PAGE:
IGEM:IMPERIAL/2008/Projects/B. subtilis Chassis

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B.Subtilis related databases


To B.subtilis or not to B.subtilis, that is THE question

The publishing of the B.subtilis genome[1] may allow simple ways to obtain sequence for potentially useful promoters for the B.subtilis chassis


E.coli plasmids cannot replicate in B.subtilis and so regular biobricks are not usable in such a chassis.

In labs, constructs called shuttle primers capable of replicating in both species are used and often created by merging together an E.coli vector and a B.subtilis vector. One such B.subtilis vector is pC194[2].

pC194 requires a DNA sequence approxiamtely 1300bp[3] in length that could be potentially cloned into the regular biobrick vector

Given the activity of B.subtilis degrading E.coli derived plasmids however. It may be possible to utilise PCR for plasmid production and selection of transformants in B.subtilis to by-pass this issue, or to produce the plasmid in B.subtilis which would be more difficult.

Thonly other option would be to use the Cambridge 2007 approach and attempt to produce a modified shuttle vector to BioBrick standard


Constitutive promoters

Assay and characterisation of a strong promoter element from B. subtilis [4]. Despite the pigdin English this paper describes the identification of a strong promoter element from B. subtilis - the authors already put it into an expression vector. It is stronger than the P43 promoter and is perhaps one we could make use of for constitutive expression?

A derepression system based on the Bacillus subtilis sporulation pathway is described [5] - an example of an engineering approach to a derepression-based control of gene expression in B. subtilis and an example of a heterologous secreted protein being expressed into the medium and subsequent assaying for that secreted protein.

Use of basal transcription promoters, potentially the promoter for one or various rRNAs, P3 promoter[6], RNAP subunit gene promoters and metablic gene promoters.

Annotated B.subtilis genome

Metabolic Pathways of B.subtilis

Probably ideal to pick a few (say 5) and characterise in order to find relative levels for use

1 rRNA promoter
1+ Metabolic related promoter (potential inducibility)
1 RNAP subunit promoter
P3 promoter
Another basaly transcribe sequence

All non-constiutive promoters should remain functional in B.subtilis though leaky (basal) transcription rate will however be different, the key promoter is the one at the start of the chain...


On a preliminary basis, there appears to be some issues realted to the B.subtilis RBS, particularly the sequence and also codon usage with the normal AUG start becoming UUG in at least some B.subtilis vectors[7]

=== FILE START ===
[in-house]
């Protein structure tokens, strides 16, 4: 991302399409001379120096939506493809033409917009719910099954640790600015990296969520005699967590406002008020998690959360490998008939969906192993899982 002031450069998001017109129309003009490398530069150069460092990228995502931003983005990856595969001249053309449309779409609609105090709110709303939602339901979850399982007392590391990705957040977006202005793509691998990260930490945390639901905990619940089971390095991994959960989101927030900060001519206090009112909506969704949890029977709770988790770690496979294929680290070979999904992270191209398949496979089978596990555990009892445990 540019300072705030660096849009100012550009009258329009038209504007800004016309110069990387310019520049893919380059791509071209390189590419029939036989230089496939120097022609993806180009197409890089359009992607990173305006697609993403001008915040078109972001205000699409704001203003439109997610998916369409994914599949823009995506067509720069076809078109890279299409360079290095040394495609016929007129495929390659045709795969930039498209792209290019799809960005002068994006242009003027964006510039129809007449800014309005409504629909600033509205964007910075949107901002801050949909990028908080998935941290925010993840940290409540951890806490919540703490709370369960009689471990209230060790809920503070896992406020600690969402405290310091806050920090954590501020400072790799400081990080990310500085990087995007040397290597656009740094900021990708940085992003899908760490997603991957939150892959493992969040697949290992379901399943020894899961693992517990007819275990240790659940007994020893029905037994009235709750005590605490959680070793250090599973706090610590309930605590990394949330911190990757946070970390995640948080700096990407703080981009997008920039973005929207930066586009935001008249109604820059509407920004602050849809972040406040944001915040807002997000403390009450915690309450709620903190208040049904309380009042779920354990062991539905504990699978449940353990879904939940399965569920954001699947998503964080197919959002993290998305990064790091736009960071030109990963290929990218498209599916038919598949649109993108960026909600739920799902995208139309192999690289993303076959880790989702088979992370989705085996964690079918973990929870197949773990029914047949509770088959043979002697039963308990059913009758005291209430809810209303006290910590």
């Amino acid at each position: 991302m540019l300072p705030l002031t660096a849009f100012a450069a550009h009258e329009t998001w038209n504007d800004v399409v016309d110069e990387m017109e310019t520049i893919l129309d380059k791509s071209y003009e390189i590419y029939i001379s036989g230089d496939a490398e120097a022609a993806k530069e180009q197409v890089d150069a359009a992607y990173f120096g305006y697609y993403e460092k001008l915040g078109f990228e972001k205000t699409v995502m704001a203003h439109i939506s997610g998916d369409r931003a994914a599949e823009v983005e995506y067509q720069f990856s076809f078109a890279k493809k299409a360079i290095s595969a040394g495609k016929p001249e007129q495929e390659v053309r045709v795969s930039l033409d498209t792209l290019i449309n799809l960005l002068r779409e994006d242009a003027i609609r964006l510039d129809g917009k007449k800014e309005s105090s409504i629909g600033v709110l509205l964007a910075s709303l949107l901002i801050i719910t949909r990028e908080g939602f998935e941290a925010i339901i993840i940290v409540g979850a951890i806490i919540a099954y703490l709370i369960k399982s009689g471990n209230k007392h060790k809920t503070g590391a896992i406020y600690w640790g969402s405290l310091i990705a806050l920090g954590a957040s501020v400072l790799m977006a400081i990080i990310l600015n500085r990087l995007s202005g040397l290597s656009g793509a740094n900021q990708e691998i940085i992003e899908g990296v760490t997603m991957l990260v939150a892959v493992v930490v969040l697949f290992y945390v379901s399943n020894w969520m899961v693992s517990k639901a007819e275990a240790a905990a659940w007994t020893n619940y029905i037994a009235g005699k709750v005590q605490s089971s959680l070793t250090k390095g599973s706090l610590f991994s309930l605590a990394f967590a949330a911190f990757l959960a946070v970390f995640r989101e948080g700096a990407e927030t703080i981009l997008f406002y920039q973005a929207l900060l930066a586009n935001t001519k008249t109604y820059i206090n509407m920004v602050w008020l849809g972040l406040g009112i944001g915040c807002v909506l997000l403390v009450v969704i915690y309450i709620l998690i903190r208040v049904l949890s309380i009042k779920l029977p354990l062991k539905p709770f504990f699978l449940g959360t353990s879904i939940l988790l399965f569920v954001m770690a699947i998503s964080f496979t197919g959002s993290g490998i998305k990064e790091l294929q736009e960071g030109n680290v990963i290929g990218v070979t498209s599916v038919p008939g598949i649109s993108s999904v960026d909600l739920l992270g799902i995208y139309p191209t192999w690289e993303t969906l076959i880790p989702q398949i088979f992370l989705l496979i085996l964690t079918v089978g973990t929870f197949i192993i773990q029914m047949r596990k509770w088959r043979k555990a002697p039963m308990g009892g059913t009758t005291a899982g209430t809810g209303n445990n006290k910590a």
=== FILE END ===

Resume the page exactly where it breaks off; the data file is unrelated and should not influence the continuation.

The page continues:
The codon usage in B.subtilis indicates that UUG encodes leucine not methionine and as such the UUG methionine found on the B.subtilis vector[8], indicating the issue may be confined to just the start codon

This will need looking into if B.subtilis is to be used


  1. Kunst F, Ogasawara N, Moszer I, Albertini AM, Alloni G, Azevedo V, Bertero MG, Bessières P, Bolotin A, Borchert S, Borriss R, Boursier L, Brans A, Braun M, Brignell SC, Bron S, Brouillet S, Bruschi CV, Caldwell B, Capuano V, Carter NM, Choi SK, Cordani JJ, Connerton IF, Cummings NJ, Daniel RA, Denziot F, Devine KM, Düsterhöft A, Ehrlich SD, Emmerson PT, Entian KD, Errington J, Fabret C, Ferrari E, Foulger D, Fritz C, Fujita M, Fujita Y, Fuma S, Galizzi A, Galleron N, Ghim SY, Glaser P, Goffeau A, Golightly EJ, Grandi G, Guiseppi G, Guy BJ, Haga K, Haiech J, Harwood CR, Hènaut A, Hilbert H, Holsappel S, Hosono S, Hullo MF, Itaya M, Jones L, Joris B, Karamata D, Kasahara Y, Klaerr-Blanchard M, Klein C, Kobayashi Y, Koetter P, Koningstein G, Krogh S, Kumano M, Kurita K, Lapidus A, Lardinois S, Lauber J, Lazarevic V, Lee SM, Levine A, Liu H, Masuda S, Mauël C, Médigue C, Medina N, Mellado RP, Mizuno M, Moestl D, Nakai S, Noback M, Noone D, O'Reilly M, Ogawa K, Ogiwara A, Oudega B, Park SH, Parro V, Pohl TM, Portelle D, Porwollik S, Prescott AM, Presecan E, Pujic P, Purnelle B, Rapoport G, Rey M, Reynolds S, Rieger M, Rivolta C, Rocha E, Roche B, Rose M, Sadaie Y, Sato T, Scanlan E, Schleich S, Schroeter R, Scoffone F, Sekiguchi J, Sekowska A, Seror SJ, Serror P, Shin BS, Soldo B, Sorokin A, Tacconi E, Takagi T, Takahashi H, Takemaru K, Takeuchi M, Tamakoshi A, Tanaka T, Terpstra P, Togoni A, Tosato V, Uchiyama S, Vandebol M, Vannier F, Vassarotti A, Viari A, Wambutt R, Wedler H, Weitzenegger T, Winters P, Wipat A, Yamamoto H, Yamane K, Yasumoto K, Yata K, Yoshida K, Yoshikawa HF, Zumstein E, Yoshikawa H, and Danchin A. . pmid:9384377. PubMed HubMed [1]
  2. Horinouchi S and Weisblum B. . pmid:6950931. PubMed HubMed [2]
  3. Dagert M, Jones I, Goze A, Romac S, Niaudet B, and Ehrlich SD. . pmid:6323171. PubMed HubMed [3]
  4. Zhang AL, Liu H, Yang MM, Gong YS, and Chen H. . pmid:17210127. PubMed HubMed [7]
  5. Nijland R, Veening JW, and Kuipers OP. . pmid:17293533. PubMed HubMed [8]
  6. Leelakriangsak M and Zuber P. . pmid:17158663. PubMed HubMed [4]
  7. McLaughlin JR, Murray CL, and Rabinowitz JC. . pmid:6793593. PubMed HubMed [5]
  8. Shields DC and Sharp PM. . pmid:3118331. PubMed HubMed [6]
All Medline abstracts: PubMed HubMed
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